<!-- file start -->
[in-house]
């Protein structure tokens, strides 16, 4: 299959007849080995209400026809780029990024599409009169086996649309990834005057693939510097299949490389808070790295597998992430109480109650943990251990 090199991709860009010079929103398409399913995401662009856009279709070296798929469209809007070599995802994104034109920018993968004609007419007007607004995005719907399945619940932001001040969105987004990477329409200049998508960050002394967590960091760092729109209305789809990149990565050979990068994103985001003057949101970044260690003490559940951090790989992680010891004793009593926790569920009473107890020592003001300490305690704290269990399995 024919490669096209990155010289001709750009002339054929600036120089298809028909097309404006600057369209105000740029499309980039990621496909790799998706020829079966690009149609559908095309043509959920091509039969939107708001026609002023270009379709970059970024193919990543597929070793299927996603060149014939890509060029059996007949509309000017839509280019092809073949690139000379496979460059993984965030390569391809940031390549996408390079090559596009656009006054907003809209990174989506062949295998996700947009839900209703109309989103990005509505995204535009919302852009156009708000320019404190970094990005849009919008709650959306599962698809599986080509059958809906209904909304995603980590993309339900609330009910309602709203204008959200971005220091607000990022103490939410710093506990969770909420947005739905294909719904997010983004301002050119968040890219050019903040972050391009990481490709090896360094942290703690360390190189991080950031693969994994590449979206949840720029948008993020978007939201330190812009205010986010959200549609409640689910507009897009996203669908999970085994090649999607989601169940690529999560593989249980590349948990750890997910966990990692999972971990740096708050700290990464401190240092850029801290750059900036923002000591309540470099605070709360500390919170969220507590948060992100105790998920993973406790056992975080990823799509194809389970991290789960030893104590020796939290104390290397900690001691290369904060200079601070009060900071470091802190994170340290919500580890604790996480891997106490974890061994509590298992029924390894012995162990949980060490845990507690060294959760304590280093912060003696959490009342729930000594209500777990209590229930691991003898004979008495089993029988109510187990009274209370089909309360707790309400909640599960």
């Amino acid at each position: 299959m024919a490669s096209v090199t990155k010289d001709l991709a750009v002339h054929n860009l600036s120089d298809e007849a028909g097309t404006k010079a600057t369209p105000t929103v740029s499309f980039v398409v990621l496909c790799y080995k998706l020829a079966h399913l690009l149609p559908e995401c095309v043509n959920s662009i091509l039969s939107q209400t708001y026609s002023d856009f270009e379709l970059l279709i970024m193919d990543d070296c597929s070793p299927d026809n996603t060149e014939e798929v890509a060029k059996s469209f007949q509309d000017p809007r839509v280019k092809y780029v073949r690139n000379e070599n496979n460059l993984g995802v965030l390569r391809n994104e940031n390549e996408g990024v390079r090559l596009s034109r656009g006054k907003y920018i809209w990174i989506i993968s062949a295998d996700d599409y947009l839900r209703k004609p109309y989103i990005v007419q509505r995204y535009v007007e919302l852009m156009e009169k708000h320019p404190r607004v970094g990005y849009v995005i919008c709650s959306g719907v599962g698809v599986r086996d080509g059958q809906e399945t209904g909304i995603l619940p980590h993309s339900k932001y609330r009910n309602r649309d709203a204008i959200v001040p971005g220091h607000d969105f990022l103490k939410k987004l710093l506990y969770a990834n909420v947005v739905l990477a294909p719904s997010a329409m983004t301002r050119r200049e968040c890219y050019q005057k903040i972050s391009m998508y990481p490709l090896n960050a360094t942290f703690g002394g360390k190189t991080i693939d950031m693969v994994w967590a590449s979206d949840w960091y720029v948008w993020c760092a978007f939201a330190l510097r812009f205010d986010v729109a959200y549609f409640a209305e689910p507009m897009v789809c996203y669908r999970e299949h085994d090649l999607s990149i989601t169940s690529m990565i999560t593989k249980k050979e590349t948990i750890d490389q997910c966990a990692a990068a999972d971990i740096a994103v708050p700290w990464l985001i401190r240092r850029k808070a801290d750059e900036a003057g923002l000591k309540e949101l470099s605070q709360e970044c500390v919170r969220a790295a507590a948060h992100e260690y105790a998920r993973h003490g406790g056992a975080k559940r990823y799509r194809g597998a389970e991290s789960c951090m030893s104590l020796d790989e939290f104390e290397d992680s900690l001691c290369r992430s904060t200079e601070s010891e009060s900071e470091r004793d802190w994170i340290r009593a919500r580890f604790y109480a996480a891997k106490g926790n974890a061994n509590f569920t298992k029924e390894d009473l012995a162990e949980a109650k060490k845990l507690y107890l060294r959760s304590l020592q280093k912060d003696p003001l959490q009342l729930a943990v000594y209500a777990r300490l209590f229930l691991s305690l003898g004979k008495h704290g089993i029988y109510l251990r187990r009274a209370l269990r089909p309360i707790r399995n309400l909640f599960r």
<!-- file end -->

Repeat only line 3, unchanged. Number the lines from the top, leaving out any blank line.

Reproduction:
């Amino acid at each position: 299959m024919a490669s096209v090199t990155k010289d001709l991709a750009v002339h054929n860009l600036s120089d298809e007849a028909g097309t404006k010079a600057t369209p105000t929103v740029s499309f980039v398409v990621l496909c790799y080995k998706l020829a079966h399913l690009l149609p559908e995401c095309v043509n959920s662009i091509l039969s939107q209400t708001y026609s002023d856009f270009e379709l970059l279709i970024m193919d990543d070296c597929s070793p299927d026809n996603t060149e014939e798929v890509a060029k059996s469209f007949q509309d000017p809007r839509v280019k092809y780029v073949r690139n000379e070599n496979n460059l993984g995802v965030l390569r391809n994104e940031n390549e996408g990024v390079r090559l596009s034109r656009g006054k907003y920018i809209w990174i989506i993968s062949a295998d996700d599409y947009l839900r209703k004609p109309y989103i990005v007419q509505r995204y535009v007007e919302l852009m156009e009169k708000h320019p404190r607004v970094g990005y849009v995005i919008c709650s959306g719907v599962g698809v599986r086996d080509g059958q809906e399945t209904g909304i995603l619940p980590h993309s339900k932001y609330r009910n309602r649309d709203a204008i959200v001040p971005g220091h607000d969105f990022l103490k939410k987004l710093l506990y969770a990834n909420v947005v739905l990477a294909p719904s997010a329409m983004t301002r050119r200049e968040c890219y050019q005057k903040i972050s391009m998508y990481p490709l090896n960050a360094t942290f703690g002394g360390k190189t991080i693939d950031m693969v994994w967590a590449s979206d949840w960091y720029v948008w993020c760092a978007f939201a330190l510097r812009f205010d986010v729109a959200y549609f409640a209305e689910p507009m897009v789809c996203y669908r999970e299949h085994d090649l999607s990149i989601t169940s690529m990565i999560t593989k249980k050979e590349t948990i750890d490389q997910c966990a990692a990068a999972d971990i740096a994103v708050p700290w990464l985001i401190r240092r850029k808070a801290d750059e900036a003057g923002l000591k309540e949101l470099s605070q709360e970044c500390v919170r969220a790295a507590a948060h992100e260690y105790a998920r993973h003490g406790g056992a975080k559940r990823y799509r194809g597998a389970e991290s789960c951090m030893s104590l020796d790989e939290f104390e290397d992680s900690l001691c290369r992430s904060t200079e601070s010891e009060s900071e470091r004793d802190w994170i340290r009593a919500r580890f604790y109480a996480a891997k106490g926790n974890a061994n509590f569920t298992k029924e390894d009473l012995a162990e949980a109650k060490k845990l507690y107890l060294r959760s304590l020592q280093k912060d003696p003001l959490q009342l729930a943990v000594y209500a777990r300490l209590f229930l691991s305690l003898g004979k008495h704290g089993i029988y109510l251990r187990r009274a209370l269990r089909p309360i707790r399995n309400l909640f599960r």